Nutrition for osteoporosis

The best for your bones

Nutrition for osteoporosis

Calcium-containing foods: How to eat healthily for osteoporosis

A healthy and balanced diet containing sufficient vitamins, calcium and protein supports bone formation. This enables a good bone structure to develop even in childhood and adolescence. Proper nutrition is also important for slowing down bone loss. This should be agreed with your doctor or a nutritionist. Develop a nutritional plan with a specialist to meet your individual nutritional needs.

Calcium requirement per day 1,000 milligrams: Calcium provides substance for bones

Sufficient calcium intake is essential in the prevention and treatment of osteoporosis. This is because: Calcium is one of the main components of our bones: Without calcium, bones cannot form.

The German Society for Nutrition (DGE) recommends adults consume 1,000 milligrams of calcium per day.1 This is also the value recommended by the Osteology Umbrella Organisation (DVO). Overall, 46 percent of men and 55 percent of women consume less than the recommended amount of calcium.2

In case of calcium deficiency, the body gets the necessary mineral from the bones. This can lead to increased bone loss. Calcium-rich products such as milk, fennel or almonds allows health-conscious people to do all they can to avoid the condition and those who are already ill to improve their therapy.

What foods contain calcium?

Milk and dairy products are particularly rich in calcium - anyone who drinks milk daily and eats yoghurt or cheese is helping their bones. In addition to calcium-rich mineral water, the following foods are good sources of calcium:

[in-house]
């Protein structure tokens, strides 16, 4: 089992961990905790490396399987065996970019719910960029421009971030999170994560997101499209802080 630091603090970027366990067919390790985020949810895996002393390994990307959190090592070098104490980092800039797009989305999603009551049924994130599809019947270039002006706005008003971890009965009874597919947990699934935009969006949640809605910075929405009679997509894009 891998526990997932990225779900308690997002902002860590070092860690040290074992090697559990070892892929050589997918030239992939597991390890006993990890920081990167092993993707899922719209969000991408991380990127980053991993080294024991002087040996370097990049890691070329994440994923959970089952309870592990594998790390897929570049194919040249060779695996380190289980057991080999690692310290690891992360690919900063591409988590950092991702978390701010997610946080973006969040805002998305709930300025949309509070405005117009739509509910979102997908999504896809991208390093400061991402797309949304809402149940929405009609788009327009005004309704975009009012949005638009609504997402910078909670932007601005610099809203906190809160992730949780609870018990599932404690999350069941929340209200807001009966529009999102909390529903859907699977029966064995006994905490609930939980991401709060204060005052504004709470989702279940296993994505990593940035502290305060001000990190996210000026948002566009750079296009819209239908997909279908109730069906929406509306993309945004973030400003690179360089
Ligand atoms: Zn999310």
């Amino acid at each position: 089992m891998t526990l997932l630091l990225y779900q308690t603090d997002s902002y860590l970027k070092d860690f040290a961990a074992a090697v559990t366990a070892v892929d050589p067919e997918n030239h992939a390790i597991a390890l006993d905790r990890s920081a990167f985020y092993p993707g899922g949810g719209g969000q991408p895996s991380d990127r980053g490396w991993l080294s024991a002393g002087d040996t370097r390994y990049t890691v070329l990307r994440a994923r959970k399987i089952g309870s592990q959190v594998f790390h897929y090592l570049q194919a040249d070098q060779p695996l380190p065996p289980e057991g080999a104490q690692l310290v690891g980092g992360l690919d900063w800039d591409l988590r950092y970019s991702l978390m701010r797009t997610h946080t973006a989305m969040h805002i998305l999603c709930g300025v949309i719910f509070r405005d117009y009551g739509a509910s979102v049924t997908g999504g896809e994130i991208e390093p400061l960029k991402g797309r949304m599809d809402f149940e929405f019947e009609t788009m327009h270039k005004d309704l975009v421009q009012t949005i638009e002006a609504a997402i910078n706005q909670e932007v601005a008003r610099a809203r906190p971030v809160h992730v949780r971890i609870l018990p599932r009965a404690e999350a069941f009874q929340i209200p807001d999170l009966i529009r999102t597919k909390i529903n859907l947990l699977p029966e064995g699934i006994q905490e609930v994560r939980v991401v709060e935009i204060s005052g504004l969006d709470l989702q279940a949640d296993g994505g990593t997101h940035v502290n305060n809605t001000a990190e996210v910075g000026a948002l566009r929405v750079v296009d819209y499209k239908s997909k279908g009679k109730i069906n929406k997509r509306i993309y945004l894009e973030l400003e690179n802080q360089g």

Dairy products

For example:

  • Emmental
  • Gouda
  • Edam
  • Mozzarella
  • Camembert
  • whole milk
  • kefir


For example:

  • kale
  • rocket
  • parsley
  • broccoli
  • fennel


For example:

  • soya beans
  • chickpeas
  • white beans

Nuts and seeds

For example:

  • sesame seeds
  • chia seeds
  • almonds
  • Brazil nuts
  • hazelnuts

Vitamin D: Key role in the absorption of calcium

Vitamin D ensures optimal absorption of calcium in the bones. Vitamin D levels should be checked regularly by a doctor to ensure optimal absorption of calcium. If necessary, the doctor may prescribe Vitamin D supplements.

If you spend a lot of time in the fresh air, your bones will be even stronger because the body produces the vitamin using UV rays from the sun. In contrast, we consume very little Vitamin D in food. Examples of foods that contain the so-called "sun vitamin" are:

  • Herring
  • salmon
  • oysters
  • tuna
  • eel (smoked)
  • cod liver oil
  • egg yolk
  • cheese
  • avocado

Animal and vegetable proteins

Proteins are important components of healthy bones. As there are several types of proteins, the diet should contain a combination of vegetable and animal proteins. Dairy products (whole milk, yogurt, cheese) and eggs are especially good sources of protein. In terms of plants, legumes such as soya, lentils and peas are particularly beneficial.

What about lactose intolerance?